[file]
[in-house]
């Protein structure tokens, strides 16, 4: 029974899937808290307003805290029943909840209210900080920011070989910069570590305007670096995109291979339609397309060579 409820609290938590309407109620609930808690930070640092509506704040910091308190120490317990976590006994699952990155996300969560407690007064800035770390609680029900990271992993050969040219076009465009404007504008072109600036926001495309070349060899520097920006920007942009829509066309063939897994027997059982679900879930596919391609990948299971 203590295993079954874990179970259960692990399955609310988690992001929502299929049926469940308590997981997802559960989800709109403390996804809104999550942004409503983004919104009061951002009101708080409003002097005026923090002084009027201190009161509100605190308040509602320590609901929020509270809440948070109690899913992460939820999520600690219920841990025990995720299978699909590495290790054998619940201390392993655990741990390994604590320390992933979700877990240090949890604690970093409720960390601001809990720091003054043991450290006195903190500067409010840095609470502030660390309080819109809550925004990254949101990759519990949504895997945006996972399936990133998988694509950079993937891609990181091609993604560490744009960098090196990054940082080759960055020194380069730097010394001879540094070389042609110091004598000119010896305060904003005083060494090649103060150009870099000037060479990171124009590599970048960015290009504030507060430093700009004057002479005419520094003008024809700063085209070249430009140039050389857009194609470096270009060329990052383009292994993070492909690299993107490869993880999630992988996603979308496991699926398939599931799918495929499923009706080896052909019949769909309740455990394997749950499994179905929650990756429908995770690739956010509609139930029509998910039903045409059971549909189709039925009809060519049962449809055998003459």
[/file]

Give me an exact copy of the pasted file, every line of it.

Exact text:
[in-house]
């Protein structure tokens, strides 16, 4: 029974899937808290307003805290029943909840209210900080920011070989910069570590305007670096995109291979339609397309060579 409820609290938590309407109620609930808690930070640092509506704040910091308190120490317990976590006994699952990155996300969560407690007064800035770390609680029900990271992993050969040219076009465009404007504008072109600036926001495309070349060899520097920006920007942009829509066309063939897994027997059982679900879930596919391609990948299971 203590295993079954874990179970259960692990399955609310988690992001929502299929049926469940308590997981997802559960989800709109403390996804809104999550942004409503983004919104009061951002009101708080409003002097005026923090002084009027201190009161509100605190308040509602320590609901929020509270809440948070109690899913992460939820999520600690219920841990025990995720299978699909590495290790054998619940201390392993655990741990390994604590320390992933979700877990240090949890604690970093409720960390601001809990720091003054043991450290006195903190500067409010840095609470502030660390309080819109809550925004990254949101990759519990949504895997945006996972399936990133998988694509950079993937891609990181091609993604560490744009960098090196990054940082080759960055020194380069730097010394001879540094070389042609110091004598000119010896305060904003005083060494090649103060150009870099000037060479990171124009590599970048960015290009504030507060430093700009004057002479005419520094003008024809700063085209070249430009140039050389857009194609470096270009060329990052383009292994993070492909690299993107490869993880999630992988996603979308496991699926398939599931799918495929499923009706080896052909019949769909309740455990394997749950499994179905929650990756429908995770690739956010509609139930029509998910039903045409059971549909189709039925009809060519049962449809055998003459």